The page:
Aside from cash flow, there are other financial considerations.
However, cash flow isn’t always the best indicator of financial health. Here’s how I’d assess the property as a potential investment.
The property, which originally cost $500,000, now costs $508,170, including land transfer tax and legal fees. If the property increases in value by 3% per year to $515,000, and the $400,000 mortgage is paid down to $388,135, the net equity is $126,865. The buyer put down $108,170 ($100,000 plus land transfer tax and legal fees) up front, with a net cash flow loss of $8,194 after taxes. That’s a $116,364 investment that’s now worth $126,865—a 9 percent return. Of fact, that return is only on paper because selling the property would incur transaction charges of 4% to 5% of the property value, quickly turning the gain into a loss.
After ten years, how do the numbers look? The buyer’s total investment, including potential yearly cash-flow shortages, is $188,555 at this time, resulting in $398,700 in net equity and a 9 percent tax-deferred annualized return.
Due to lower leverage and reduced mortgage interest deductions, the annual return would drop to around 7% after 25 years.
The numbers for this analysis were chosen at random. I’m not claiming that a rental property will yield a 7% return in the long run. If we raise condo fees, property taxes, or other expenditures, or lower rent, let alone raise the mortgage rate, the statistics will worsen. The argument is that a rental property that is losing money is not always a terrible investment. Your return is not just determined by your cash flow. It is calculated using your initial investment, annual net equity growth, and cash flow.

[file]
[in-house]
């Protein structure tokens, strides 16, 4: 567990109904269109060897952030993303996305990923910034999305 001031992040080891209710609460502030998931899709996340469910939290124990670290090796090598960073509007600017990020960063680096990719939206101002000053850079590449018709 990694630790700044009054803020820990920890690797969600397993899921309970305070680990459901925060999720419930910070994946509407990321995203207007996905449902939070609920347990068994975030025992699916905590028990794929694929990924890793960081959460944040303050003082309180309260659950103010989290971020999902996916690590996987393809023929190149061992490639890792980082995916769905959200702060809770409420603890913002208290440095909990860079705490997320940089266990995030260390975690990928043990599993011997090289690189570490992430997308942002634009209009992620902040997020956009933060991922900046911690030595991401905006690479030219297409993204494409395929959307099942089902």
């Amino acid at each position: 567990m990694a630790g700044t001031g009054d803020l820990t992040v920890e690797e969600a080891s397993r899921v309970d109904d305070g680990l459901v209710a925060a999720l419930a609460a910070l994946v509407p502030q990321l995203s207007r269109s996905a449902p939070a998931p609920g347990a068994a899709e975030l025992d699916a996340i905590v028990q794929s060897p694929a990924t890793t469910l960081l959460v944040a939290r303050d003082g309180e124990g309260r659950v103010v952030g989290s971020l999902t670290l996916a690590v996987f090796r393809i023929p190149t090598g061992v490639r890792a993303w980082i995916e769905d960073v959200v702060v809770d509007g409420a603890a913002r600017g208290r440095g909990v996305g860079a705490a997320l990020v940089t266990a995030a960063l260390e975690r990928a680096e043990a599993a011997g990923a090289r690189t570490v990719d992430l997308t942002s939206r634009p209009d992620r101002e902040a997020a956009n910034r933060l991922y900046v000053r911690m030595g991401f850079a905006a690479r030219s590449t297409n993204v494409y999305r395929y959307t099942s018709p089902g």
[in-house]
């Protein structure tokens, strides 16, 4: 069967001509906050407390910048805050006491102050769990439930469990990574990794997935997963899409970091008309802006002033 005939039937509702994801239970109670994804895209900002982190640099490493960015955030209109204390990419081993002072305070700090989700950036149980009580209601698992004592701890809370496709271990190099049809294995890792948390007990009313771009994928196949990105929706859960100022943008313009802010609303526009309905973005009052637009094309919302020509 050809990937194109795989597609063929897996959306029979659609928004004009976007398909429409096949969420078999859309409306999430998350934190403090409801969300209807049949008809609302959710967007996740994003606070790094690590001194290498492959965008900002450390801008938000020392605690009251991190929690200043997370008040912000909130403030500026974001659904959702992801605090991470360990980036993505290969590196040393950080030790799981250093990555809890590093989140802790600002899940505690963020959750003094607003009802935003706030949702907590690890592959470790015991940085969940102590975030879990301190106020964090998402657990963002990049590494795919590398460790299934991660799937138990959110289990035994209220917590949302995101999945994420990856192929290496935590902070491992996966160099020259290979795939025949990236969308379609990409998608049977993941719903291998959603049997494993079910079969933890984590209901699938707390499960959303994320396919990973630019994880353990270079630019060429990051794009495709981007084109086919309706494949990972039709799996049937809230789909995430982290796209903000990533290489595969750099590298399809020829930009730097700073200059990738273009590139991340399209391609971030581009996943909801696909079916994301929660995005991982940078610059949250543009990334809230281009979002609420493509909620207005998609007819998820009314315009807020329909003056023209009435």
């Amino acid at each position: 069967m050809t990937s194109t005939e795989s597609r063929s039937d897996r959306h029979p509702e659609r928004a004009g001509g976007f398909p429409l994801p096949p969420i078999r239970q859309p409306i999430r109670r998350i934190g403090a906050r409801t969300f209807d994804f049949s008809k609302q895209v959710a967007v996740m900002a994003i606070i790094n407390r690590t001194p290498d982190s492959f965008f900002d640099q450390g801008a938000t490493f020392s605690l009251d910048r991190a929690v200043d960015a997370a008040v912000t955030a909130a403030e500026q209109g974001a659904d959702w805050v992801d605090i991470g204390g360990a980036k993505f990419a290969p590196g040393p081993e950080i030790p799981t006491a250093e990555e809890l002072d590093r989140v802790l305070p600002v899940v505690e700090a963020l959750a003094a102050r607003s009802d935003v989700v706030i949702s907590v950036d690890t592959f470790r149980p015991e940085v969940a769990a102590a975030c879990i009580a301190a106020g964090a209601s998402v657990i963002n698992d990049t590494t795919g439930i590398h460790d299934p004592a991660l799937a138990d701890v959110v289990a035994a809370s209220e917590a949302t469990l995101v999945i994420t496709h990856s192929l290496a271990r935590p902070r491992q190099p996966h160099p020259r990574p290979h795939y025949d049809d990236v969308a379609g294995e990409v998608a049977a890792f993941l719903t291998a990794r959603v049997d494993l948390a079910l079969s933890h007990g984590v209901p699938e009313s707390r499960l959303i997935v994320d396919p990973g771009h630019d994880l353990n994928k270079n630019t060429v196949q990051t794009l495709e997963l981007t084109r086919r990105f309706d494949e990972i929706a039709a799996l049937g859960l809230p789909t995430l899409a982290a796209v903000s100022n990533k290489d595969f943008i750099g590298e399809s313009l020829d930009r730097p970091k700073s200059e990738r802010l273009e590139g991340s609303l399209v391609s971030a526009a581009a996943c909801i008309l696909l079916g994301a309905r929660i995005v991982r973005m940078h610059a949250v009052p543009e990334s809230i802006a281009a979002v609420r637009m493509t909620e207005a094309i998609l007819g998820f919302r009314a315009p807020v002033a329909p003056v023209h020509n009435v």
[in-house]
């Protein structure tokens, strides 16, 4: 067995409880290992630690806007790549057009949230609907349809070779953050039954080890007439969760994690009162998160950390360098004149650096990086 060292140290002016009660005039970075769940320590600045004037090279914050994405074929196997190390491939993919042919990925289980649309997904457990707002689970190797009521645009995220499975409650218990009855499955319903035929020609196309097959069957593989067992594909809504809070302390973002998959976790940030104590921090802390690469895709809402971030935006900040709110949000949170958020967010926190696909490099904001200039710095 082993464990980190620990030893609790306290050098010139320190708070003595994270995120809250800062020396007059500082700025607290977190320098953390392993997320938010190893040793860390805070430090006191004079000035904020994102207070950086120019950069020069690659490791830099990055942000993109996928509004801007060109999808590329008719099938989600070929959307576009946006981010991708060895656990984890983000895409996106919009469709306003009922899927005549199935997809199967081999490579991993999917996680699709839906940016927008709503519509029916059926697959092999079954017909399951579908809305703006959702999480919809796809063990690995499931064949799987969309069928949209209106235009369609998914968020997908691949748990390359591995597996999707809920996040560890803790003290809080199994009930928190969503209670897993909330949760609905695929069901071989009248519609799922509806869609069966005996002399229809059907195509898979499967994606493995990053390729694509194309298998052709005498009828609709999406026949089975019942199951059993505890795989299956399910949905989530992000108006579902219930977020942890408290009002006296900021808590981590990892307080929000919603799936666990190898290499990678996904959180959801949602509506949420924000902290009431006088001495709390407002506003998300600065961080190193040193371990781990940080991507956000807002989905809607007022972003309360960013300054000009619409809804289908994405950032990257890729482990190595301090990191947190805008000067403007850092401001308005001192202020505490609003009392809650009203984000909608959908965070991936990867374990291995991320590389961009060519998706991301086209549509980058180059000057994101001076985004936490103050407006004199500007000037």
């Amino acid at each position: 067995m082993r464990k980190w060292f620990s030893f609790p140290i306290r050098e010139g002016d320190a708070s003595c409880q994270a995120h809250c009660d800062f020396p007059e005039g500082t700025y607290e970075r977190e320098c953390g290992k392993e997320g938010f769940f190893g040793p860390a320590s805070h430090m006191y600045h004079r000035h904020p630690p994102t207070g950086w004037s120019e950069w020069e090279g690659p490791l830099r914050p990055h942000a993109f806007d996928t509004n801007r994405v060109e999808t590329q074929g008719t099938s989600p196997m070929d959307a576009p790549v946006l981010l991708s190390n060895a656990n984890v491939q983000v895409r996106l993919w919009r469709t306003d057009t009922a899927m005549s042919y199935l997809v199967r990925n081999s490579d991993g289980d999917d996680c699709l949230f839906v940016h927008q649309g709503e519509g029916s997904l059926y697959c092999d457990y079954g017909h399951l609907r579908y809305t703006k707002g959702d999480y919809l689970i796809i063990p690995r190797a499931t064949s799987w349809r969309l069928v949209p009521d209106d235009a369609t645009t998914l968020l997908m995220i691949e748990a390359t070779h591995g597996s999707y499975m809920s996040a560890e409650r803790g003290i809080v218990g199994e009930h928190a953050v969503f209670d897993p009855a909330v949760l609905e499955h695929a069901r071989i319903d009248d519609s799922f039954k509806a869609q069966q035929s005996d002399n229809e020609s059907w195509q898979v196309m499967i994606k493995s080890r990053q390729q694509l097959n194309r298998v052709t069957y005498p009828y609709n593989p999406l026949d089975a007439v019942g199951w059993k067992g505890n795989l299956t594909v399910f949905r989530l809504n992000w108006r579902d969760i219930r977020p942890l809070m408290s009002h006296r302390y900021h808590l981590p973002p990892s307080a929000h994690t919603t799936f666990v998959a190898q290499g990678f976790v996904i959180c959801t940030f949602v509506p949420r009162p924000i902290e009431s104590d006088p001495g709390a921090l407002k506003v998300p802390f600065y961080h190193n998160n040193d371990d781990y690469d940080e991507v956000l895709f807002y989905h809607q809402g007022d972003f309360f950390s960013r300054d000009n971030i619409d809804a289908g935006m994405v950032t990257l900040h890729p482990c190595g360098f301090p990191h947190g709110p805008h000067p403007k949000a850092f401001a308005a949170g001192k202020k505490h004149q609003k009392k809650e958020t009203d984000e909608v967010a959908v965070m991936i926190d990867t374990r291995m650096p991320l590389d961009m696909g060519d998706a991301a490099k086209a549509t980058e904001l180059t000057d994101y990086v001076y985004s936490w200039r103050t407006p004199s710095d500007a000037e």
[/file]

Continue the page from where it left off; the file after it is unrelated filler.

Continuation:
When someone buys a rental property that will lose money, they can think of it as a monthly RRSP payment over time. However, they must ensure that they can meet the cash flow requirements, which may include a protracted vacancy or an unforeseen repair. And, given the high costs of buying and selling real estate, trying to achieve a quick profit on a real estate investment might be dangerous.
Prior to investment fees, a long-term return of 6% to 7% may be a reasonable estimate for equities in the future. You may earn a comparable return if you buy a rental property instead of contributing to your RRSP or TFSA, but you will miss out on the tax deduction and immediate refund of an RRSP contribution, as well as the tax-free growth of a TFSA account.
A rental property provides tax-deferred growth, with tax due when the property is sold. Instead of selling a rental property, a landlord may be able to borrow against it to access the equity and avoid paying taxes. Getting a mortgage, on the other hand, is usually more difficult in retirement, when you are more likely to need access to your savings, whatever they are at the time.
Obviously, a cash-flow positive rental property is preferable to one with a negative return on the surface. However, cash flow is not a good way to evaluate a rental property. If ongoing high property value appreciation is required for your rental real estate figures to make sense, there is a risk if real estate values revert to the norm or interest rates rise. Both are plausible future scenarios, but they pose hazards to highly leveraged real estate investors who receive low rents.